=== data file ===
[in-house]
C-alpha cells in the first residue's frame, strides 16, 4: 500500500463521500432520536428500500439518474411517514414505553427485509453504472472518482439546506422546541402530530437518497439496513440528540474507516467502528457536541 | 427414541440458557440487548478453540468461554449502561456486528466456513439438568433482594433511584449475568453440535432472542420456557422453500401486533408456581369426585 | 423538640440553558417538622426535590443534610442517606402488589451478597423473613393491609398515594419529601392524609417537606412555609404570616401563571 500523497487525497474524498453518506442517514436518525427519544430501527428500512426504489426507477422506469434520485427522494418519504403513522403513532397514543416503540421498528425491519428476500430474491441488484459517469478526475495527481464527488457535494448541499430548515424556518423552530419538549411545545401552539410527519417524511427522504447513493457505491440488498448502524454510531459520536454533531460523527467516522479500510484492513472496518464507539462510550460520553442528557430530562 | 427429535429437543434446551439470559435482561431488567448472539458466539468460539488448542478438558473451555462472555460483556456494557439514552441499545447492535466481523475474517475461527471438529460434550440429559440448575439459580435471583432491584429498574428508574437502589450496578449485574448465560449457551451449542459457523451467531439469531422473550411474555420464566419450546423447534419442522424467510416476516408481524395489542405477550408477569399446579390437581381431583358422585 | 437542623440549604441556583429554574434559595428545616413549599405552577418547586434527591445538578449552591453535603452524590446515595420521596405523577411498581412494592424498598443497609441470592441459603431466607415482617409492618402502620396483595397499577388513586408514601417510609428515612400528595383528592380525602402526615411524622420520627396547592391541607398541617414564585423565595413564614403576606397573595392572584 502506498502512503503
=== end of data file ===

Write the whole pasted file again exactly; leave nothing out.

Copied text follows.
[in-house]
C-alpha cells in the first residue's frame, strides 16, 4: 500500500463521500432520536428500500439518474411517514414505553427485509453504472472518482439546506422546541402530530437518497439496513440528540474507516467502528457536541 | 427414541440458557440487548478453540468461554449502561456486528466456513439438568433482594433511584449475568453440535432472542420456557422453500401486533408456581369426585 | 423538640440553558417538622426535590443534610442517606402488589451478597423473613393491609398515594419529601392524609417537606412555609404570616401563571 500523497487525497474524498453518506442517514436518525427519544430501527428500512426504489426507477422506469434520485427522494418519504403513522403513532397514543416503540421498528425491519428476500430474491441488484459517469478526475495527481464527488457535494448541499430548515424556518423552530419538549411545545401552539410527519417524511427522504447513493457505491440488498448502524454510531459520536454533531460523527467516522479500510484492513472496518464507539462510550460520553442528557430530562 | 427429535429437543434446551439470559435482561431488567448472539458466539468460539488448542478438558473451555462472555460483556456494557439514552441499545447492535466481523475474517475461527471438529460434550440429559440448575439459580435471583432491584429498574428508574437502589450496578449485574448465560449457551451449542459457523451467531439469531422473550411474555420464566419450546423447534419442522424467510416476516408481524395489542405477550408477569399446579390437581381431583358422585 | 437542623440549604441556583429554574434559595428545616413549599405552577418547586434527591445538578449552591453535603452524590446515595420521596405523577411498581412494592424498598443497609441470592441459603431466607415482617409492618402502620396483595397499577388513586408514601417510609428515612400528595383528592380525602402526615411524622420520627396547592391541607398541617414564585423565595413564614403576606397573595392572584 502506498502512503503